Research Briefs from ION
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Founded in 2004, ION is a national consortium and stakeholder organization whose mission is to increase the number of women appointed to corporate boards and to executive officer positions.

ION's Member Organizations represent the 28 million women in management and professional roles across the nation. ION is the only confederation of regional organizations in the US engaged in this work. To learn more about ION, go to

PwC Research: Senior Women May Be Best Leaders for "Wicked" Problems

PwC UK collaborated with Harthill Consulting earlier this year to identify the leadership capabilities needed to transform organizations in the face of financial uncertainty and a less predictable world. Their report argues that operational experience alone will no longer guarantee success as a leader in the face of "wicked" problems that challenge the notion of business-as-usual, and they reference a "how we make sense of the world" framework called Action Logics to discuss what current leaders may find challenging and what "Strategists" have to offer when transformational leadership is needed.  

Interestingly, PwC reported that the highest concentration of Strategists was found among the women profiled by Harthill (10% of the women were categorized as Strategists vs. 7% of the men) - no real surprise given that the capabilities of Strategists are closely aligned with the strengths many women bring to the table.
Current leaders may:
  • be overconfident 
  • lack empathy for others
  • be inflexible
  • downplay uncertainty
  • not see need for personal growth
Strategists can:
  • see multiple perspectives
  • move between vision and detail
  • detach self from actions
  • use multiple forms of power
  • lead with vulnerability and courage
Work environments that support the development of Strategists are characterized by distributed leadership and collective problem-solving, and they are places where employees can bring their whole selves to work and where self-reflection is encouraged - characteristics that also make it easier for women to grow and be successful inside organizations. Traditional management structures, however, often force Strategists to operate outside of organizations as consultants and advisors, where they can work cross-functionally and with flexibility.

The challenge, according to PwC, is that transformational change must be led and supported from inside the organization in order to succeed. The report finishes with ten ways to create a culture where Strategists can be developed and retained. 

PwC UK. (2015). The hidden talent: Ten ways to identify and retain transformational leaders.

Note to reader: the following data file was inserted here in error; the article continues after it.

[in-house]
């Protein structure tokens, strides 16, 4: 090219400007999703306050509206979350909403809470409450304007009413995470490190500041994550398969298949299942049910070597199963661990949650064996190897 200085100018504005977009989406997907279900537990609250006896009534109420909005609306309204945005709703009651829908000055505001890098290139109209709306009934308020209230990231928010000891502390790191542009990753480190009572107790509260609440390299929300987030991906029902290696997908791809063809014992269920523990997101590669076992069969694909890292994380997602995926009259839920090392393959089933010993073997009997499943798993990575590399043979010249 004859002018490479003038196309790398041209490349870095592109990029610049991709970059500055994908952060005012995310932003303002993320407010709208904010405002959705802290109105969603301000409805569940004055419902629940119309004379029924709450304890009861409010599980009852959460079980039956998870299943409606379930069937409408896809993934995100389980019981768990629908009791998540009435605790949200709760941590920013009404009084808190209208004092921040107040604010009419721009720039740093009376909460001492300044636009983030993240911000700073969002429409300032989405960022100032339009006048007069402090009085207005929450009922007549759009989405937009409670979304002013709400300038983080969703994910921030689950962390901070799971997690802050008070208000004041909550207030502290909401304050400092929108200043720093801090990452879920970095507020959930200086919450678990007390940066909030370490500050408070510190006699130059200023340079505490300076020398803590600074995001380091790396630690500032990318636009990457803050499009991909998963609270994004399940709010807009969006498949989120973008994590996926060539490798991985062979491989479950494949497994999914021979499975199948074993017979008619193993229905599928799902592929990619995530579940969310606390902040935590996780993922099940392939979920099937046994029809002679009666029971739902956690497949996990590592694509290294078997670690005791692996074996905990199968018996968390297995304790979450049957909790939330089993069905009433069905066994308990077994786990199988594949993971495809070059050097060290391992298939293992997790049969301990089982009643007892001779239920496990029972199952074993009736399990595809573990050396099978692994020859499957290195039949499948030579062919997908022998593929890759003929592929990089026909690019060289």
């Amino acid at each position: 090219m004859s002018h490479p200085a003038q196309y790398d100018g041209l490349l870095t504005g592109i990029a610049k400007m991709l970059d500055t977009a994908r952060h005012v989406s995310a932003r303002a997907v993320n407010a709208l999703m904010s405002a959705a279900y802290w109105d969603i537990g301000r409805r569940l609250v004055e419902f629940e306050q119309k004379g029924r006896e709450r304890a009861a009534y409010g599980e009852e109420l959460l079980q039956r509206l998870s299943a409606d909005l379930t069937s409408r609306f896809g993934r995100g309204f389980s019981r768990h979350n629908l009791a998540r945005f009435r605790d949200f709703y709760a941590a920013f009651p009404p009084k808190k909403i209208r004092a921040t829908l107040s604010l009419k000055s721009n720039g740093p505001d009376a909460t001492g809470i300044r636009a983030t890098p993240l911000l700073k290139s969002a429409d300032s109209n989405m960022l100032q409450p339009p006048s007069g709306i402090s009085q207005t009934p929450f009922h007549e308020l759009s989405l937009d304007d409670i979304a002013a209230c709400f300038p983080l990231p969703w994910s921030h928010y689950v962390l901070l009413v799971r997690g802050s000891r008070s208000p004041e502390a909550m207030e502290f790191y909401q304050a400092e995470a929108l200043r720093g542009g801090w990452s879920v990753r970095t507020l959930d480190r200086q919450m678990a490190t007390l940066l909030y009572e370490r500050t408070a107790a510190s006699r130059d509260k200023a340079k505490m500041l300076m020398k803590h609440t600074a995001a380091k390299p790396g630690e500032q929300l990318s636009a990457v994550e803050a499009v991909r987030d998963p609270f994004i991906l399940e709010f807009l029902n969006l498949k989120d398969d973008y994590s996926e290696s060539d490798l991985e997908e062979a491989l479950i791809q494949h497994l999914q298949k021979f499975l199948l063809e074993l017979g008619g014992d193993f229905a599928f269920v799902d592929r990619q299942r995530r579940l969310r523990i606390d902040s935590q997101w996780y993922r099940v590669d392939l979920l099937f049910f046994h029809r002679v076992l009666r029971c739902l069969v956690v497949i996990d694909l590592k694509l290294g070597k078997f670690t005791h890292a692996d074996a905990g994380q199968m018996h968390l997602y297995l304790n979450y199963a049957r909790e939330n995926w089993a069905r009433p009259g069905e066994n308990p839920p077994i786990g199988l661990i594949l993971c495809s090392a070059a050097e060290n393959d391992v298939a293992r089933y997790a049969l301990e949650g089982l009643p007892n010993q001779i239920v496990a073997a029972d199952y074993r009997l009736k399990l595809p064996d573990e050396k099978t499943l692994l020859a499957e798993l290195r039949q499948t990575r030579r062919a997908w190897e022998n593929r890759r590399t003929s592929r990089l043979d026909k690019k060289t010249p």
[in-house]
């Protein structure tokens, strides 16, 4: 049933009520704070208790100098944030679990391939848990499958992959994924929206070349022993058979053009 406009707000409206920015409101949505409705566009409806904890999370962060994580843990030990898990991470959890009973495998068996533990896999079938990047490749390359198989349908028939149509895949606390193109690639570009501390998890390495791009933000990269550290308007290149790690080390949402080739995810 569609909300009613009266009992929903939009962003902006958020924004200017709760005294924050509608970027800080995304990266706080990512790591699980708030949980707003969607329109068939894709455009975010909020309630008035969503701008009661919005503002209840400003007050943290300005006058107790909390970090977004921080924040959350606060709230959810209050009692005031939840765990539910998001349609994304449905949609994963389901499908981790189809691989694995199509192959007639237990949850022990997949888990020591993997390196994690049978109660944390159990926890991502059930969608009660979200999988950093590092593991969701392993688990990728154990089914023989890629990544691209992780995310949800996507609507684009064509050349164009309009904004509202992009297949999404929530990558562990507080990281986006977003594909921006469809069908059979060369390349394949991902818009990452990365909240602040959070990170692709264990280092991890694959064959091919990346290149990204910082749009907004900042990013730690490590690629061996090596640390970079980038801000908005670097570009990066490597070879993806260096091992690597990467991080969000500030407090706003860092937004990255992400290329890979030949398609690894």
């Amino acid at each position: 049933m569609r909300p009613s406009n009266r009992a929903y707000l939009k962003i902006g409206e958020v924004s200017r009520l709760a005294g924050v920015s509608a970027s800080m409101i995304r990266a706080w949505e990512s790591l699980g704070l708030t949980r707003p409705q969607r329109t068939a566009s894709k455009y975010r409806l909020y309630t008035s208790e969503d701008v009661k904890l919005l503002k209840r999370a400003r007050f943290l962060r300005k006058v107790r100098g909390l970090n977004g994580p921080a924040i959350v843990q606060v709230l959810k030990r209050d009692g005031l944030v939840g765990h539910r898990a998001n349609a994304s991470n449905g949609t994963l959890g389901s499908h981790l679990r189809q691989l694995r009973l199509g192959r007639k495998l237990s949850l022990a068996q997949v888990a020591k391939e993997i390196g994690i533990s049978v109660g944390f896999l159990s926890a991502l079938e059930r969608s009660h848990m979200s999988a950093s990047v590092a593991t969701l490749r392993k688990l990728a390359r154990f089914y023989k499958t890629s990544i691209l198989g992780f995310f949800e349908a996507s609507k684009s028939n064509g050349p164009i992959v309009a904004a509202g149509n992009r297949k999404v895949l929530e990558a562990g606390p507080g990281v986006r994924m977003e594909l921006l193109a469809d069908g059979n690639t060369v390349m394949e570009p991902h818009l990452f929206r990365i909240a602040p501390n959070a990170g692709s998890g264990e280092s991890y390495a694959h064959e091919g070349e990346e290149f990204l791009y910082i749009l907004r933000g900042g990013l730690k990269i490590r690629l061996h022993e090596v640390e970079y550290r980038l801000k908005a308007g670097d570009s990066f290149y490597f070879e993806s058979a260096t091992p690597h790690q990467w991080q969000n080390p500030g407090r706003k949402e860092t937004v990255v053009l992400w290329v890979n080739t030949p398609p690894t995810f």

More on Action Logics:  Rooke & Torbert. (04/2005). Seven Transformations of Leadership. Harvard Business Review.

Federal Reserve Bank of NYC Reports on Compensation Differences for Female CEOs 

Economists at the Federal Reserve of NY have released preliminary findings from a study on the gender pay gap in executive compensation. Their analysis identified three differences in the structure of compensation packages for male and female executives that continue to put women at a disadvantage - even at the top.
  • Incentive pay made up a smaller percentage of total compensation for women relative to men. 
  • Compensation for female executives was less pay-performance sensitive relative to men. 
  • Female executives were more likely to suffer the consequences of bad firm performance and less likely to benefit from positive firm performance relative to their male counterparts.
How big were the numbers? The table below shows some of the differences the researchers found in total compensation for men and women based on changes in the value of the organization.  
  Change in Total Compensation for Men for Women
  $1 million increase in firm value $17,150 increase $1,670 increase
  1% increase in firm value 44% increase 13% increase
  1% decrease in firm value 33% decrease 63% decrease

Federal Reserve of NY: Incentive Pay and Gender Compensation Gaps for Top Executives (August 2015)

Gallup Research: Numbers are Small but Differences are Stark

Gallup has updated its research on perceptions of equity in the workplace, and while the percentages of women and men who believe their gender has negatively impacted their advancement and pay are relatively small, the magnitude of the differences between men and women is stark.
  • More than twice as likely: 12 % of women believe they have been passed over for a promotion or opportunity at work because of their gender vs. 5% of men.
  • Over four times as likely: 17% of women feel they have been denied a raise as a result of their gender vs. 4% of men.
  • Half as likely: only 20% of women report that they are completely satisfied with the amount of money they earn vs. 44% of men.
Where were women and men in agreement?
  • 59% of men and 56% of women indicated that career advancement was extremely or very important to them.
Gallup: Working Women Still Lag Men in Perceptions of Workplace Equality (09/02/15)
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